UK tourists advised to take cash to Greece
Tourists that are going to visit Greece are being advised to take euros in notes and coins in case an escalating debt crisis prompts the country's banks to switch off their cash machines.
According to “Daily Telegraph”, travellers should take "enough money to cover emergencies and any unexpected delays", the Foreign & Commonwealth Office states. Travel experts recommended taking around three to five days' worth of spending money in euros, alongside credit and debit cards.
The Greek economy edged closer to default on Monday when European finance ministers ruled out a "big" bail-out programme in the vein of action taken in 2010 and 2012.
Talks with the country's radical left-wing government have stalled because the Syriza party, elected in January, has refused to implement further austerity measures.
Economists say that if it is denied emergency funds to cover its summer debt repayments, Greece could opt to exit the euro.
As well as causing chaos in the financial markets, such a scenario might lead to a run on banks, which would turn off their cash machines in response, experts said.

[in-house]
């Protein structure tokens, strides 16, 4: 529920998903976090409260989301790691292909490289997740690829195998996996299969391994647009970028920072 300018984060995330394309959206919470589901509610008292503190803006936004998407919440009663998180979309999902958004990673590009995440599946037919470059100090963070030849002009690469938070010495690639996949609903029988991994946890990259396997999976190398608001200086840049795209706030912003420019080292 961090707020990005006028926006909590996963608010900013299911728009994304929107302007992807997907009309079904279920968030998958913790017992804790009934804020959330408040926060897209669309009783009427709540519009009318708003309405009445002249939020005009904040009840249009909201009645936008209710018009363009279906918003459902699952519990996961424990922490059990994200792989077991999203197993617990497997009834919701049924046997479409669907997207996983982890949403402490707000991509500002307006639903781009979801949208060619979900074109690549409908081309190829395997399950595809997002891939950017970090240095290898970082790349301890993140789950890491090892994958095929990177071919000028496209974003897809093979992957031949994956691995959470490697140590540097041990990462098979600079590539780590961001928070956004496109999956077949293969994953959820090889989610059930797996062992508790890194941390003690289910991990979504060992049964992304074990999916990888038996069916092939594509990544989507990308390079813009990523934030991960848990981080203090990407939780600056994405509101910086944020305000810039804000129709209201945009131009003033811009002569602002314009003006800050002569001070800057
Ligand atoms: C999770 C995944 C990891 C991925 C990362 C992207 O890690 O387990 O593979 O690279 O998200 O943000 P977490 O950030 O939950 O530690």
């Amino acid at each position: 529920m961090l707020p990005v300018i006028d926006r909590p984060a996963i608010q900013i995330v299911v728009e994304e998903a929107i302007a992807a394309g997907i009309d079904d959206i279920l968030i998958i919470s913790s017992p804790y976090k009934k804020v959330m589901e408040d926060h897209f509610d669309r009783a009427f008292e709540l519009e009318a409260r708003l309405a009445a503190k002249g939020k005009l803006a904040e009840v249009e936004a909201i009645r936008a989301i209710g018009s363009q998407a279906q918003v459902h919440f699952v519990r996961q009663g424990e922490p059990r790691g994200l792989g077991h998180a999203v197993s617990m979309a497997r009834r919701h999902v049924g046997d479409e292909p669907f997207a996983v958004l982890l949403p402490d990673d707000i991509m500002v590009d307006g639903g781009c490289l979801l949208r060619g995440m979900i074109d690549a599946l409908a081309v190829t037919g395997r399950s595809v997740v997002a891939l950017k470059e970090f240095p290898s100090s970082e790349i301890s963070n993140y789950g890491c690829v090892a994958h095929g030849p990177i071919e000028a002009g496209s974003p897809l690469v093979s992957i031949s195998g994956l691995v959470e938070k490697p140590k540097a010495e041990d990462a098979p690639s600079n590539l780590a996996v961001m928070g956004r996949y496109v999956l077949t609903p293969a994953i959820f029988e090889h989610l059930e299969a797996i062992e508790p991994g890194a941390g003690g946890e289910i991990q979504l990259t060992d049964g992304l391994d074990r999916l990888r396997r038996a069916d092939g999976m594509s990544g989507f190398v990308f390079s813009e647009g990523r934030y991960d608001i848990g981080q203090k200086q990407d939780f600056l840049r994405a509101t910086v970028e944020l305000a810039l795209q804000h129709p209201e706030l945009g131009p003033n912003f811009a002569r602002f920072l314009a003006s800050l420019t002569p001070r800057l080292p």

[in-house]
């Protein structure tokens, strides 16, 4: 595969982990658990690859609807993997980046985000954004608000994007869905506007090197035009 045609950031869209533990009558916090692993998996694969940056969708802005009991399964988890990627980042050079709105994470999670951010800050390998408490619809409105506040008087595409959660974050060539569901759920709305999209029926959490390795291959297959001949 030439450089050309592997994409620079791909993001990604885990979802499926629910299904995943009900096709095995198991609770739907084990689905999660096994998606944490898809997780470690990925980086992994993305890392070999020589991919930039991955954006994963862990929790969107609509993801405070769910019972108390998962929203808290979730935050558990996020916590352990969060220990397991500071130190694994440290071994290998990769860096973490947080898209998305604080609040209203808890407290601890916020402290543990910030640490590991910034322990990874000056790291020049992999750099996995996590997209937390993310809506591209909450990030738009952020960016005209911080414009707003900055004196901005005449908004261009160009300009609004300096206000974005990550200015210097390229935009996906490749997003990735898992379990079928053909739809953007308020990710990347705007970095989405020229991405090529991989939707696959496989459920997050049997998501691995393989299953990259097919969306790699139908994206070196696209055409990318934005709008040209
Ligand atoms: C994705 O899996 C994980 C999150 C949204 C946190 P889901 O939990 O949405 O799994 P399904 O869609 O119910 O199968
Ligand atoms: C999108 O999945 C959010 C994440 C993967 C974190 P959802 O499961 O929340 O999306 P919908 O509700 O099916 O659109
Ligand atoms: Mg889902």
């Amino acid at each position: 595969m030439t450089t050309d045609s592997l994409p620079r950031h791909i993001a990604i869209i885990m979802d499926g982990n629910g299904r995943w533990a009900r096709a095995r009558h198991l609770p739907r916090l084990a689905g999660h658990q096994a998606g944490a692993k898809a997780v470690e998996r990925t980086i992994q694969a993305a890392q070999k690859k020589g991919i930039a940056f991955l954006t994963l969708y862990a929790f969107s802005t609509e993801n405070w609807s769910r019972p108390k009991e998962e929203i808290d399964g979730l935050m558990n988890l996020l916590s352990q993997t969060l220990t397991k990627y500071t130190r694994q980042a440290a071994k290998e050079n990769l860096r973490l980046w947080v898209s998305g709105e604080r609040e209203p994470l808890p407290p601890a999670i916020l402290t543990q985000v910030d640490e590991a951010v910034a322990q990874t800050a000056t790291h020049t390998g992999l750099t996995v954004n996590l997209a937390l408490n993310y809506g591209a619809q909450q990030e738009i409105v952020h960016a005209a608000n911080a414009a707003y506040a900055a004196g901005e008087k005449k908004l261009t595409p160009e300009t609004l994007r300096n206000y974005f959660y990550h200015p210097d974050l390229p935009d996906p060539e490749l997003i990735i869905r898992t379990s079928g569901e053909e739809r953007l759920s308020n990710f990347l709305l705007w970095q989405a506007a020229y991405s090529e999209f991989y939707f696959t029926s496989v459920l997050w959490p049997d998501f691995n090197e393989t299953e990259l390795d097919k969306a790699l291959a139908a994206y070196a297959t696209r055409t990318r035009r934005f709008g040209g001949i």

The Greek National Tourism Organisation said: "We don't anticipate any problems with the banking system in Greece - it's very much business as usual. We would always advise any holidaymakers to take a mixture of cash, debit and credit cards as they would normally do when they travel to any country."
The UK Foreign and Commonwealth Office on Tuesday denied a report appearing in the newspaper "Daily Telegraph," which seemed to suggest that the foreign office had changed the travel advice for those going to Greece in response to the "escalating debt crisis".
Replying to the ANA-MPA, a foreign office spokesperson said there had been no recent change to the ministry's travel advice to Britons visiting Greece and that the last time this was revised was in December 2012.
Sources: Daily Telegraph, ANA-MPA